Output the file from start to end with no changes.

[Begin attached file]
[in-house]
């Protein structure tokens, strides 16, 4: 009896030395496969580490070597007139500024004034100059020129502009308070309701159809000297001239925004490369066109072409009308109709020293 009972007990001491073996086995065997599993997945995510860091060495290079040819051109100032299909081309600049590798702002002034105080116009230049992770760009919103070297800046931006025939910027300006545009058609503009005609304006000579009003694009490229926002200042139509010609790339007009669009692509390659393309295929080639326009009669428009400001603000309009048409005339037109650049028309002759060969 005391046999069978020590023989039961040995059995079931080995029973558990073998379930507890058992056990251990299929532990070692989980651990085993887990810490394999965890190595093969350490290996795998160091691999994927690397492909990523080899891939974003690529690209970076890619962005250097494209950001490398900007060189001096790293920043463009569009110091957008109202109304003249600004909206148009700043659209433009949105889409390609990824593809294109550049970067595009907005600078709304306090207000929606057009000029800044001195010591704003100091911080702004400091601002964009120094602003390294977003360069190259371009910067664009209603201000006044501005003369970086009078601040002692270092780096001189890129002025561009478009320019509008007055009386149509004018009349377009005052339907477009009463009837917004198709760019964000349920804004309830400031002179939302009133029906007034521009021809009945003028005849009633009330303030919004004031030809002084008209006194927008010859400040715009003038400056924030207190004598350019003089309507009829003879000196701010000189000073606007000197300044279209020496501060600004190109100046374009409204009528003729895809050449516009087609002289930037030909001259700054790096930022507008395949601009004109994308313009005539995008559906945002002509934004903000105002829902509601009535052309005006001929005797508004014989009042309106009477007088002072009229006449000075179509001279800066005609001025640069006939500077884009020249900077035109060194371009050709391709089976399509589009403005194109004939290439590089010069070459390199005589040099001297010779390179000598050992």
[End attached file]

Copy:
[in-house]
């Protein structure tokens, strides 16, 4: 009896030395496969580490070597007139500024004034100059020129502009308070309701159809000297001239925004490369066109072409009308109709020293 009972007990001491073996086995065997599993997945995510860091060495290079040819051109100032299909081309600049590798702002002034105080116009230049992770760009919103070297800046931006025939910027300006545009058609503009005609304006000579009003694009490229926002200042139509010609790339007009669009692509390659393309295929080639326009009669428009400001603000309009048409005339037109650049028309002759060969 005391046999069978020590023989039961040995059995079931080995029973558990073998379930507890058992056990251990299929532990070692989980651990085993887990810490394999965890190595093969350490290996795998160091691999994927690397492909990523080899891939974003690529690209970076890619962005250097494209950001490398900007060189001096790293920043463009569009110091957008109202109304003249600004909206148009700043659209433009949105889409390609990824593809294109550049970067595009907005600078709304306090207000929606057009000029800044001195010591704003100091911080702004400091601002964009120094602003390294977003360069190259371009910067664009209603201000006044501005003369970086009078601040002692270092780096001189890129002025561009478009320019509008007055009386149509004018009349377009005052339907477009009463009837917004198709760019964000349920804004309830400031002179939302009133029906007034521009021809009945003028005849009633009330303030919004004031030809002084008209006194927008010859400040715009003038400056924030207190004598350019003089309507009829003879000196701010000189000073606007000197300044279209020496501060600004190109100046374009409204009528003729895809050449516009087609002289930037030909001259700054790096930022507008395949601009004109994308313009005539995008559906945002002509934004903000105002829902509601009535052309005006001929005797508004014989009042309106009477007088002072009229006449000075179509001279800066005609001025640069006939500077884009020249900077035109060194371009050709391709089976399509589009403005194109004939290439590089010069070459390199005589040099001297010779390179000598050992």